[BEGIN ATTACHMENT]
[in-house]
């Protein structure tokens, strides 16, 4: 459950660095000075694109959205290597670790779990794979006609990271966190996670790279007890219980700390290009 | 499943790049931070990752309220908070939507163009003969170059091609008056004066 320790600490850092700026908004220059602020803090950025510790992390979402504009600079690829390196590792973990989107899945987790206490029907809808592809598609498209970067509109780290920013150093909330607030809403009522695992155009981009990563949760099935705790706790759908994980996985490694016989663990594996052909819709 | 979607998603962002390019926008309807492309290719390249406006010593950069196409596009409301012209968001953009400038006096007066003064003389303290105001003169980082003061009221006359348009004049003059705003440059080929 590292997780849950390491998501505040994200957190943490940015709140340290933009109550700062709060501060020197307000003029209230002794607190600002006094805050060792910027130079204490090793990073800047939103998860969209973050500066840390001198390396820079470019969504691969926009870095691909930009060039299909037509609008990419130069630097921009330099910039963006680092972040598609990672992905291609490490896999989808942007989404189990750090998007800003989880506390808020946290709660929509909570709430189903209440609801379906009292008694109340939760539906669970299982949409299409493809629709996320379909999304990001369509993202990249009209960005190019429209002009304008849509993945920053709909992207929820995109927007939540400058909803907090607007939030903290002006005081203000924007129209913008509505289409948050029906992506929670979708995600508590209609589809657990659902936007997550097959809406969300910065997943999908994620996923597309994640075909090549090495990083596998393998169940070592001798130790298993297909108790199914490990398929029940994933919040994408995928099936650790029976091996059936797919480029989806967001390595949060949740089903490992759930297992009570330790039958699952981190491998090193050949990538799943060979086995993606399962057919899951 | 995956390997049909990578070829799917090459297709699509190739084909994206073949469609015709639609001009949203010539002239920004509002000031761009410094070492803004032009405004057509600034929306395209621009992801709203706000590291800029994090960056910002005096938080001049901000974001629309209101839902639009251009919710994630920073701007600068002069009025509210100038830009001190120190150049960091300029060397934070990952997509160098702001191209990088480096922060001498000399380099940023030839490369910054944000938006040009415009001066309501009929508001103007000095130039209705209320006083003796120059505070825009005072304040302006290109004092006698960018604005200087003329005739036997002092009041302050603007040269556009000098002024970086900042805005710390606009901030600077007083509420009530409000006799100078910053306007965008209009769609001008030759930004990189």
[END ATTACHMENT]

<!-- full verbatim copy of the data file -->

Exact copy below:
[in-house]
């Protein structure tokens, strides 16, 4: 459950660095000075694109959205290597670790779990794979006609990271966190996670790279007890219980700390290009 | 499943790049931070990752309220908070939507163009003969170059091609008056004066 320790600490850092700026908004220059602020803090950025510790992390979402504009600079690829390196590792973990989107899945987790206490029907809808592809598609498209970067509109780290920013150093909330607030809403009522695992155009981009990563949760099935705790706790759908994980996985490694016989663990594996052909819709 | 979607998603962002390019926008309807492309290719390249406006010593950069196409596009409301012209968001953009400038006096007066003064003389303290105001003169980082003061009221006359348009004049003059705003440059080929 590292997780849950390491998501505040994200957190943490940015709140340290933009109550700062709060501060020197307000003029209230002794607190600002006094805050060792910027130079204490090793990073800047939103998860969209973050500066840390001198390396820079470019969504691969926009870095691909930009060039299909037509609008990419130069630097921009330099910039963006680092972040598609990672992905291609490490896999989808942007989404189990750090998007800003989880506390808020946290709660929509909570709430189903209440609801379906009292008694109340939760539906669970299982949409299409493809629709996320379909999304990001369509993202990249009209960005190019429209002009304008849509993945920053709909992207929820995109927007939540400058909803907090607007939030903290002006005081203000924007129209913008509505289409948050029906992506929670979708995600508590209609589809657990659902936007997550097959809406969300910065997943999908994620996923597309994640075909090549090495990083596998393998169940070592001798130790298993297909108790199914490990398929029940994933919040994408995928099936650790029976091996059936797919480029989806967001390595949060949740089903490992759930297992009570330790039958699952981190491998090193050949990538799943060979086995993606399962057919899951 | 995956390997049909990578070829799917090459297709699509190739084909994206073949469609015709639609001009949203010539002239920004509002000031761009410094070492803004032009405004057509600034929306395209621009992801709203706000590291800029994090960056910002005096938080001049901000974001629309209101839902639009251009919710994630920073701007600068002069009025509210100038830009001190120190150049960091300029060397934070990952997509160098702001191209990088480096922060001498000399380099940023030839490369910054944000938006040009415009001066309501009929508001103007000095130039209705209320006083003796120059505070825009005072304040302006290109004092006698960018604005200087003329005739036997002092009041302050603007040269556009000098002024970086900042805005710390606009901030600077007083509420009530409000006799100078910053306007965008209009769609001008030759930004990189």